• Filing Fee: $360. (See CT Filing Fee Waiver Form)
    • Where to File for Child Support: The Bureau of Child Support Enforcement of the Department of Social Services at 1-800-228-KIDS.
    • Child Support Guidelines Model: the Income Shares Model.
Determining appropriate child support in Connecticut means calculating each parent’s net income. To do this, from his or her gross income, a party subtracts federal income tax, Social Security tax, Medicare tax, state and local income taxes, medical insurance premium payments, payments on court-ordered life insurance for the benefit of a child, payments on court-ordered disability insurance, mandatory union dues or fees, cost of mandatory uniforms and tools needed for work, and the amount of court-ordered alimony and child-support payments. The basic child support obligation is listed on the Schedule of Basic Child Support Obligations. A block in the schedule corresponds to the income level of the noncustodial parent (rounded to $10) and the number of children to be supported. The first parent’s net weekly income is multiplied by the basic child support obligation. This step is repeated for the other parent. The two calculations show each parent’s share. The court generally orders the noncustodial parent to pay the custodial parent the custodial parent’s share on a monthly basis. The court may deviate when non-custodial parent's share is paid Social Security dependency benefits on behalf of the supported child. The court adjusts support in a split custody situation.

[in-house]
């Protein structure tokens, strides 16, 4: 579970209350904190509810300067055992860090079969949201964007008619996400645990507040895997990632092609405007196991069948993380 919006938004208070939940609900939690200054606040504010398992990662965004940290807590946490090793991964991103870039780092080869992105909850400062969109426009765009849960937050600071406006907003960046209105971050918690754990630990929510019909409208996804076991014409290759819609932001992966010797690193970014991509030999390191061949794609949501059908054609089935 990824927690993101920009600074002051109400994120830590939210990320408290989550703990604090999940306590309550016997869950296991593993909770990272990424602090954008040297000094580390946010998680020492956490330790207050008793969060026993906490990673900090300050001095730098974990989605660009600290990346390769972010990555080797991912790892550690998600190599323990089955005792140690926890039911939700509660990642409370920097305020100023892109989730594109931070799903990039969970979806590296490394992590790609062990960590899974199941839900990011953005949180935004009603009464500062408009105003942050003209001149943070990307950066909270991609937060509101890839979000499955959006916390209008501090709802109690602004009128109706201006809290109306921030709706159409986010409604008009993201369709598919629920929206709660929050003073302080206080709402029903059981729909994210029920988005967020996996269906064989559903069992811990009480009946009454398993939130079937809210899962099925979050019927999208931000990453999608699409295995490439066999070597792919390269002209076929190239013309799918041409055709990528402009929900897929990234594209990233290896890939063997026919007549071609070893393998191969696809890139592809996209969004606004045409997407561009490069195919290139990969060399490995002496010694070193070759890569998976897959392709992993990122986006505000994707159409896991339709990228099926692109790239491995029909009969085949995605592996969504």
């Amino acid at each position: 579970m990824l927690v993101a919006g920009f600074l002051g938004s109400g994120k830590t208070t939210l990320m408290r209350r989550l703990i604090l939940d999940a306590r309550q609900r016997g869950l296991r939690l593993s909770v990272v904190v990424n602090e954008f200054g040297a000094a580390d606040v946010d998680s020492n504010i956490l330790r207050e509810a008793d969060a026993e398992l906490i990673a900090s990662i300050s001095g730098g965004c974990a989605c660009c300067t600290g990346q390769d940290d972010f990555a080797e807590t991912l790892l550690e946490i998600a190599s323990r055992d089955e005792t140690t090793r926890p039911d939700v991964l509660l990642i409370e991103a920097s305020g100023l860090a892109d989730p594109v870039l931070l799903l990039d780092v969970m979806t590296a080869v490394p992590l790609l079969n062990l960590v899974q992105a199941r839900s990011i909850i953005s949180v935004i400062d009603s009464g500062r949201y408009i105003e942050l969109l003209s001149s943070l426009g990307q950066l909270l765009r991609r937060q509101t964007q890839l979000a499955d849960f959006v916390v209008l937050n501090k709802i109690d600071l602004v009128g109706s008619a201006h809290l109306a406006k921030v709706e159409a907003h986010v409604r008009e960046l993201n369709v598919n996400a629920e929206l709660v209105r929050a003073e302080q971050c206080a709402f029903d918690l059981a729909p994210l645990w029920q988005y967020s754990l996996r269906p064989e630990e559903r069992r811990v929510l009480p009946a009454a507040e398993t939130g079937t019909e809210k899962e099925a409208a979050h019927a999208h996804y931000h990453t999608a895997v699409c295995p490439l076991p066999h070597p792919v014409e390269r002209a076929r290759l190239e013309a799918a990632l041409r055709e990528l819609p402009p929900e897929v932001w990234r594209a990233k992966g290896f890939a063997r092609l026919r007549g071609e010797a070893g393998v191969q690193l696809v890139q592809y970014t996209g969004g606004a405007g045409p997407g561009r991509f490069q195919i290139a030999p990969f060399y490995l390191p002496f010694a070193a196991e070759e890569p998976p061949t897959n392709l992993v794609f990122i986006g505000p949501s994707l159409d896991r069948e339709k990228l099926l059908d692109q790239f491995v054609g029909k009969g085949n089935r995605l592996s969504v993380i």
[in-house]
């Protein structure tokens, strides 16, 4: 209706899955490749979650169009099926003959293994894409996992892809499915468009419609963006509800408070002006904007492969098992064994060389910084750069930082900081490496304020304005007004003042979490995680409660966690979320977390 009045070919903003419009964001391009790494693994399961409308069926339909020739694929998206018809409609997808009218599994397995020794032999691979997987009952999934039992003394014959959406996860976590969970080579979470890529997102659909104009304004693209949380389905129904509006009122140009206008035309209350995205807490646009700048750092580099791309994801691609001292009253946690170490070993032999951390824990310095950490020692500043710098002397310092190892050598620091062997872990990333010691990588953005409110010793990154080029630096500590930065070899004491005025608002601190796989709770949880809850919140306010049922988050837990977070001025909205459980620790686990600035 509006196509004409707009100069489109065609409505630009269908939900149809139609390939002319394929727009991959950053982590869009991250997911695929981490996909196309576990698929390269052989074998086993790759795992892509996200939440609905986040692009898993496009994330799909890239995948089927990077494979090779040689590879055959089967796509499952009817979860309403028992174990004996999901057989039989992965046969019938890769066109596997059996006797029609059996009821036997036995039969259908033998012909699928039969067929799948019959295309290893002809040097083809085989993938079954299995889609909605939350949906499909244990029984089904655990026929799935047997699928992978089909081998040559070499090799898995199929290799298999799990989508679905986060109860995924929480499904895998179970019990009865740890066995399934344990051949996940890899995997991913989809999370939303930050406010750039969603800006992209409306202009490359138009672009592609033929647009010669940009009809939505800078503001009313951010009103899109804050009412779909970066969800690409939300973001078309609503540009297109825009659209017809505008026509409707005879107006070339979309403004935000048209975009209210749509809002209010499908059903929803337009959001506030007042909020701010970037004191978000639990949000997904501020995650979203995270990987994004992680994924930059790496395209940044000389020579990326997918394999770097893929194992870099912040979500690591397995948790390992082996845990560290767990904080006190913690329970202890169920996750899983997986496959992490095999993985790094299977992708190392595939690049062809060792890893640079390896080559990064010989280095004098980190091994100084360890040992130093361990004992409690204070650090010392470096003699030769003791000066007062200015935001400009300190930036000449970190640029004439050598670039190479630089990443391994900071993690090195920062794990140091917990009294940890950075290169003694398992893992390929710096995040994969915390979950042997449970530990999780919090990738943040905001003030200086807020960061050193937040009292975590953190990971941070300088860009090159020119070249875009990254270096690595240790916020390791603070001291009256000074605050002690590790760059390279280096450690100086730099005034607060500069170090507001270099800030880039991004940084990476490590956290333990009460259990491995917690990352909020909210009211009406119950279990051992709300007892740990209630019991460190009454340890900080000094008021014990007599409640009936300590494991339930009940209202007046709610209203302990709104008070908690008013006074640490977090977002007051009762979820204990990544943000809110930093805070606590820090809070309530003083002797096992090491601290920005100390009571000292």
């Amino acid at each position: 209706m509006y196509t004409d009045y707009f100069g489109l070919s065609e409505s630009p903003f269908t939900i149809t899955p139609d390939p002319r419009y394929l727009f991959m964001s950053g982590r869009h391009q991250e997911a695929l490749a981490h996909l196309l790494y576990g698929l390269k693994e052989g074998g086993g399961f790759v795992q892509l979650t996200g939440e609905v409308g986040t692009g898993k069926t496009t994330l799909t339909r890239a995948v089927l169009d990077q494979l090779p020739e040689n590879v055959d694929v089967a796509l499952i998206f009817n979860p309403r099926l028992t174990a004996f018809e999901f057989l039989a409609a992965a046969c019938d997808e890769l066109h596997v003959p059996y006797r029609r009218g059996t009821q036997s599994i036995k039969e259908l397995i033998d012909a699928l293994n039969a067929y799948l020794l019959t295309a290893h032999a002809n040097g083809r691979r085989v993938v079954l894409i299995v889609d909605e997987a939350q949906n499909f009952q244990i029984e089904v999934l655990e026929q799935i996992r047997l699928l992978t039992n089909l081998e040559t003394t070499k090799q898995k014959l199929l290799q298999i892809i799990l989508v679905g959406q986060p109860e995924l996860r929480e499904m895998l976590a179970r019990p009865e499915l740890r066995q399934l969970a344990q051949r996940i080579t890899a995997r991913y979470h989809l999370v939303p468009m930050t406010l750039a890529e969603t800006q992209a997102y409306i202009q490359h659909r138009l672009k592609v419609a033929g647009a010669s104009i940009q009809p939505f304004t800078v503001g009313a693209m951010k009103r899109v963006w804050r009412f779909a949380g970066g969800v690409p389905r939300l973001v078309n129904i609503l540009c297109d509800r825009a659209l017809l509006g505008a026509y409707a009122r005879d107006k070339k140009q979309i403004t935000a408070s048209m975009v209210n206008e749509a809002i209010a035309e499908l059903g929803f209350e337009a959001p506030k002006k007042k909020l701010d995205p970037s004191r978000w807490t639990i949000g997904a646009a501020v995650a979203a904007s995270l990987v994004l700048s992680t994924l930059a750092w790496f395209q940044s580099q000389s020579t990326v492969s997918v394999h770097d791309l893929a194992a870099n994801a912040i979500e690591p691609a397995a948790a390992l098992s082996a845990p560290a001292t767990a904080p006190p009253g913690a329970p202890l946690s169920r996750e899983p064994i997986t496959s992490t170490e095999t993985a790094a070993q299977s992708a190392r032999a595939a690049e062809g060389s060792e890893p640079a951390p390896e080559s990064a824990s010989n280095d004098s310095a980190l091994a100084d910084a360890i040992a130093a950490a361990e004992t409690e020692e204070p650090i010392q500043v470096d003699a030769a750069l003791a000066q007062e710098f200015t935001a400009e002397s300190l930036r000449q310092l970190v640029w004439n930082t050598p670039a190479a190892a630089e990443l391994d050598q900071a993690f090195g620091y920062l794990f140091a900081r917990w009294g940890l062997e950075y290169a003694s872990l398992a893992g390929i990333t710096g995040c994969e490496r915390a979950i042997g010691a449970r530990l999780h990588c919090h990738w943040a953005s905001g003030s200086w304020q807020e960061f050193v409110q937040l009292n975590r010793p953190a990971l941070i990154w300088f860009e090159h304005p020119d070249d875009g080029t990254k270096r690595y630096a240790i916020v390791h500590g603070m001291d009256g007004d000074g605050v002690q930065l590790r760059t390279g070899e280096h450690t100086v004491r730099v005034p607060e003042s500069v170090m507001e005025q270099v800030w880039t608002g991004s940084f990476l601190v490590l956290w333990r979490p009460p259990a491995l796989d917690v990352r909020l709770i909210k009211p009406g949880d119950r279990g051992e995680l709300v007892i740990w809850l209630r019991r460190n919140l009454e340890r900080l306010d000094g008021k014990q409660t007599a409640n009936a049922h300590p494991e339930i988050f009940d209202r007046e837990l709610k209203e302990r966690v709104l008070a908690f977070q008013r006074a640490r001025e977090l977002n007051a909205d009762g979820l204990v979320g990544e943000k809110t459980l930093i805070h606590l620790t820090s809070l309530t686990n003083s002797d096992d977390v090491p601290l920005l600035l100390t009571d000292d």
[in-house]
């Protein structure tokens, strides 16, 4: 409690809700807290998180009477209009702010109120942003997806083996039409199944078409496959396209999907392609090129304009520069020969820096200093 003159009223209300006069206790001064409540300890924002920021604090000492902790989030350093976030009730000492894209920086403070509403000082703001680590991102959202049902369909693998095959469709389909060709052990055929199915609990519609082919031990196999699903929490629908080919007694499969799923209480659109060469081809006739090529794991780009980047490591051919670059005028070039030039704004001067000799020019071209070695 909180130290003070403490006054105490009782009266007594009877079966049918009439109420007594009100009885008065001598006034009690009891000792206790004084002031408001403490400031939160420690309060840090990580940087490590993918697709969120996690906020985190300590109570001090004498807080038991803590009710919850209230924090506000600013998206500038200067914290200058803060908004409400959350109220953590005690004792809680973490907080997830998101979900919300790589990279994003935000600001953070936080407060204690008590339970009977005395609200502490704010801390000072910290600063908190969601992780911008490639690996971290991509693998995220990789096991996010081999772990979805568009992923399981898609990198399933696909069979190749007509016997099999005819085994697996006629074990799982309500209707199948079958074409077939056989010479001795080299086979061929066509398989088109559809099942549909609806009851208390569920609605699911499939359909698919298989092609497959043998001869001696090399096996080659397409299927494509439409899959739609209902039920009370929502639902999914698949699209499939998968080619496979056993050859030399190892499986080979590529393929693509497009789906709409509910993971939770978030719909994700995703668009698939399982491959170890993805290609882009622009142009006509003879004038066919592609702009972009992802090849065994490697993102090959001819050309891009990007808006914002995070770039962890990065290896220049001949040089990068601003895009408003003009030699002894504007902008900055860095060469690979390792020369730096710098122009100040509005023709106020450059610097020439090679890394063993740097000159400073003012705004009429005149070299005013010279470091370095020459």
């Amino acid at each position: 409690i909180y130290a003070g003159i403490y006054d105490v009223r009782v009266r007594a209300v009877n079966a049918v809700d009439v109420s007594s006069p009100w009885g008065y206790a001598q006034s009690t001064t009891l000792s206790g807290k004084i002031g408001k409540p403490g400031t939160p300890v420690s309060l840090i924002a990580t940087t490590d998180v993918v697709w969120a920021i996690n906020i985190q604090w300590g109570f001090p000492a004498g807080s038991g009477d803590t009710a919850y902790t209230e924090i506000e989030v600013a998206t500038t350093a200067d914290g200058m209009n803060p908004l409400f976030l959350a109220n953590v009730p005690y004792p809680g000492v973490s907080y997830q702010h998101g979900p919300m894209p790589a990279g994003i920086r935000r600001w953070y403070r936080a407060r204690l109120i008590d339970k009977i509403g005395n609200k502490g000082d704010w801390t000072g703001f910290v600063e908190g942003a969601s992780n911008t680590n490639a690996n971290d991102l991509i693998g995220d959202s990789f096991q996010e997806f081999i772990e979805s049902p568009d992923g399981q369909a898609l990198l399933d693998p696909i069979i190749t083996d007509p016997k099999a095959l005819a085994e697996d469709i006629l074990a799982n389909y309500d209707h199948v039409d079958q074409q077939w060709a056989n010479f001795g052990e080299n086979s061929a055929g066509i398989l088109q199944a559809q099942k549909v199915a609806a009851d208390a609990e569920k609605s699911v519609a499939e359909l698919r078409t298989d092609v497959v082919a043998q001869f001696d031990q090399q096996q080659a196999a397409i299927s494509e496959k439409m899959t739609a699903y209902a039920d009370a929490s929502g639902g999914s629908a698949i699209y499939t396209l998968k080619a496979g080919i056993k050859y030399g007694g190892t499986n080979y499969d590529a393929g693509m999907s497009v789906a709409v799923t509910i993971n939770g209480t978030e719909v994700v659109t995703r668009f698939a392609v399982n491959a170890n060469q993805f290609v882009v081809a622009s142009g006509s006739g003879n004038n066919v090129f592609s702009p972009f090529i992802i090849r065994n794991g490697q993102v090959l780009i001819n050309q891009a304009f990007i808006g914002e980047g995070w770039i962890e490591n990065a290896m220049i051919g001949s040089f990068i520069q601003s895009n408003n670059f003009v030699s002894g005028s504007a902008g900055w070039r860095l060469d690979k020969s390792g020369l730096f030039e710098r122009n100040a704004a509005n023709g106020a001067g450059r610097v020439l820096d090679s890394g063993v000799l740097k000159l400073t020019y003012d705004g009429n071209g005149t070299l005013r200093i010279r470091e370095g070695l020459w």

Connecticut Child Support Guidelines and Worksheets:
    • Property Division: An equitable distribution state, Connecticut is kitchen sink state, which means that the courts have jurisdiction over all the property that both spouses have, marital and separate.
    • Appreciation of Separate Property: The appreciation of separate property is marital property.
    • Attendance at Hearing: The filing spouse must attend a short hearing; the other spouse need not attend.
    • Fault Considered in Property Division: Yes, fault reduces the share marital property.
    • Waiting period after Divorce for Remarriage: None.
    • Ways to Serve Spouse: A sheriff, his or her deputy, a constable, or other proper officer authorized by Connecticut statute, may serve process. An "indifferent person" may be named to serve process under certain circumstances.
    • Divorce Records: The Connecticut State Department of Health Vital Records Office.
Upon divorce in Connecticut , the Plaintiff (filing spouse) completes and files the Health Department Form, VS-63, which records the divorce with the Vital Records Office. If you wish to request a copy of a divorce record from the Vital Records Office, in can be done so for a fee and the turnaround time can be up to 6 weeks. The divorce record is used to show proof that a marriage is dissolved and contain additional information like the parties names, date of the divorce, and the Connecticut county in which it took place. A faster way to obtain proof of a divorce is going directly to the county clerk's office the divorce took place a request a divorce record if they have it on file or a copy of the Dissolution of Marriage (Divorce) Judgment. Certified copies may also be available upon request for an additional fee.